There are many uncertainties with the face-paced advancement of existing technology and new models of computing available (i.e. IoT, cloud-based services, EDGE computing, neuromorphic computing, etc.). This situation may be true of individuals (i.e., affordability of technology), community (i.e., acceptance of technology), society (i.e., culture and standard) and national levels (i.e., changes in policy and rules). “Every day human activity involves a lot of ‘game’ and ‘puzzle’ situations. However, mapping the solvability pattern on a scale can create boundaries between the known and the unknown, reducing the risk of the unknown and increasing the usefulness of the known,” said Ms. Chang, lead author of the study. Liu explains: “Such a feat is achieved by keeping the puzzle fun and challenging with knowledge – driven techniques, AI technology and measurable uncertainty (winner rate, success rate, progress rate, etc.).”

Reference: Chang Liu, Shunky Huang, Gao Nying, Mohd Nor Akmal Khalid and Hiroyuki Ida, 28 March 2022, “A Soldier of Single-Agent Stochastic Puzzle: A Case Study with Minesweeper” Knowledge-based systems.
DOI: 10.1016 / j.knosys.2022.108630

About Japan Advanced Institute of Science and Technology, Japan

Established in 1990 in Ishikawa Prefecture, the Japan Advanced Institute of Science and Technology (JAIST) is the first independent national graduate school in Japan. Now, after 30 years of steady progress, JAIST has become one of Japan’s top universities. JAIST is calculated with multiple satellite campuses and seeks to promote competent leaders with a diversity-critical education system; About 40% of its alumni are international students. The University has a unique style of graduate education based on carefully designed course-based curricula to ensure that its students have a solid foundation for conducting cutting-edge research. JAIST also works closely with local and foreign communities by promoting industry-academy collaborative research.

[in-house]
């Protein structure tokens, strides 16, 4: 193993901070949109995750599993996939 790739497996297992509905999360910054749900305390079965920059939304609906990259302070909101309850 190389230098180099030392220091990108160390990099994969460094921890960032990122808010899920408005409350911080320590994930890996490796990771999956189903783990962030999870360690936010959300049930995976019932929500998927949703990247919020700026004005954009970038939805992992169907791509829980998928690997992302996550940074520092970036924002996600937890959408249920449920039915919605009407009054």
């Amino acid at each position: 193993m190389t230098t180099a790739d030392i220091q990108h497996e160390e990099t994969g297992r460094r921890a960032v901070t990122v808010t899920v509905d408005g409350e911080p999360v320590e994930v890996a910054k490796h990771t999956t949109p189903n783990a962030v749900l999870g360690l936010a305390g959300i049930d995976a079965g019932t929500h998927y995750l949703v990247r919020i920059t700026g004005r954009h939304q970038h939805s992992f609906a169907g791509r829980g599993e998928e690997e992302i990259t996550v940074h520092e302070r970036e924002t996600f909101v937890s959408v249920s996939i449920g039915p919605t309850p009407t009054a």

About Mrs. Chang Liu from Japan, Japan Advanced Institute of Science and Technology

Ms. Chang Liu is a doctoral student at the School of Advanced Science and Technology (JAIST), Nomi, Japan. Her research focuses on researching appeal information about the evolution of puzzle games based on game mechanics and player experience, overseen by Professor Hiroyuki Ida in the Lab of Entertainment Technology. She analyzes important factors in the evolution of ancient puzzle games from ancient times and solves puzzles to find the line between puzzles and games and analyzes information in the process of playing games.

About Professor Hiroyuki Ida from Japan, Advanced Institute of Science and Technology, Japan

Dr. Hiroyuki Ida received her Ph.D. Heuristic Theories on Game-Tree Search from Tokyo University of Agriculture and Technology, Japan in 1994. Since 2005, he has been a professor at JAIST, where he is also Trustee and Vice President of Educational and Student Affairs. He is the head of the Iida Laboratory and has published over 300 papers, exhibitions and books. His research interests include Artificial Intelligence, Game Informatics, Game Theory, Mathematical Modeling, Search Algorithms, Game-Refinement Theory, Game Tree Search and Entertainment Science.

Funding information

The study was funded by the Framework for Grant-in-Aid for Challenging Exploratory Research (Grant No. 19K22893) from the Japanese Society for the Promotion of Science.